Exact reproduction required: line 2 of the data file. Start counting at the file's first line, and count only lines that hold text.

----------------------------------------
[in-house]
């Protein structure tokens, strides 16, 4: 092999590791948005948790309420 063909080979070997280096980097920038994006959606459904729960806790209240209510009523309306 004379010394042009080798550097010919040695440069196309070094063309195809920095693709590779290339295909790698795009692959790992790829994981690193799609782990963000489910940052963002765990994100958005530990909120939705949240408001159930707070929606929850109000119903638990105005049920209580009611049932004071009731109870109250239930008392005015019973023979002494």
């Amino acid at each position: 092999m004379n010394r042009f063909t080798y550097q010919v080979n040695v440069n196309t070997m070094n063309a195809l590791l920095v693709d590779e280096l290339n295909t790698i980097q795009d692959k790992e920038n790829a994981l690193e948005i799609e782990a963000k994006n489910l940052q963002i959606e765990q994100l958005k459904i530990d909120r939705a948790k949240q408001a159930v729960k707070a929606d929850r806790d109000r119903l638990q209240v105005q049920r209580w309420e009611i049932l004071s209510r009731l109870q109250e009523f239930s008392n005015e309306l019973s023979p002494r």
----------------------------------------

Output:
């Protein structure tokens, strides 16, 4: 092999590791948005948790309420 063909080979070997280096980097920038994006959606459904729960806790209240209510009523309306 004379010394042009080798550097010919040695440069196309070094063309195809920095693709590779290339295909790698795009692959790992790829994981690193799609782990963000489910940052963002765990994100958005530990909120939705949240408001159930707070929606929850109000119903638990105005049920209580009611049932004071009731109870109250239930008392005015019973023979002494």